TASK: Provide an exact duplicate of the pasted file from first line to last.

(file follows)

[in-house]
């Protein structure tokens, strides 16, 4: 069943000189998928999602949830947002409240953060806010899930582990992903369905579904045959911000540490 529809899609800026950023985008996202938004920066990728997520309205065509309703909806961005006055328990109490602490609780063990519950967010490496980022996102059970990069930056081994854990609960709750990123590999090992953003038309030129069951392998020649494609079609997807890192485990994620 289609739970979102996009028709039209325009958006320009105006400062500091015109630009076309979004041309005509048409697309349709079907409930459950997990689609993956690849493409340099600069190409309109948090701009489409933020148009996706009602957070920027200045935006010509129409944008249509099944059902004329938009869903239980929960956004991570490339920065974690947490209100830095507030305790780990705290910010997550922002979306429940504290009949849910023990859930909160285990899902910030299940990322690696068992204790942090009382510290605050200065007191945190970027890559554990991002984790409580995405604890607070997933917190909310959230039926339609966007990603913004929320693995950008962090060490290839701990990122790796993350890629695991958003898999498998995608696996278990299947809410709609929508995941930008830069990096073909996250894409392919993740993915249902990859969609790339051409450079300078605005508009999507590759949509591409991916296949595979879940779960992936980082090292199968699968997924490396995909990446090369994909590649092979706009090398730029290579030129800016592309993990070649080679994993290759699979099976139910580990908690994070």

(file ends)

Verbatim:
[in-house]
């Protein structure tokens, strides 16, 4: 069943000189998928999602949830947002409240953060806010899930582990992903369905579904045959911000540490 529809899609800026950023985008996202938004920066990728997520309205065509309703909806961005006055328990109490602490609780063990519950967010490496980022996102059970990069930056081994854990609960709750990123590999090992953003038309030129069951392998020649494609079609997807890192485990994620 289609739970979102996009028709039209325009958006320009105006400062500091015109630009076309979004041309005509048409697309349709079907409930459950997990689609993956690849493409340099600069190409309109948090701009489409933020148009996706009602957070920027200045935006010509129409944008249509099944059902004329938009869903239980929960956004991570490339920065974690947490209100830095507030305790780990705290910010997550922002979306429940504290009949849910023990859930909160285990899902910030299940990322690696068992204790942090009382510290605050200065007191945190970027890559554990991002984790409580995405604890607070997933917190909310959230039926339609966007990603913004929320693995950008962090060490290839701990990122790796993350890629695991958003898999498998995608696996278990299947809410709609929508995941930008830069990096073909996250894409392919993740993915249902990859969609790339051409450079300078605005508009999507590759949509591409991916296949595979879940779960992936980082090292199968699968997924490396995909990446090369994909590649092979706009090398730029290579030129800016592309993990070649080679994993290759699979099976139910580990908690994070």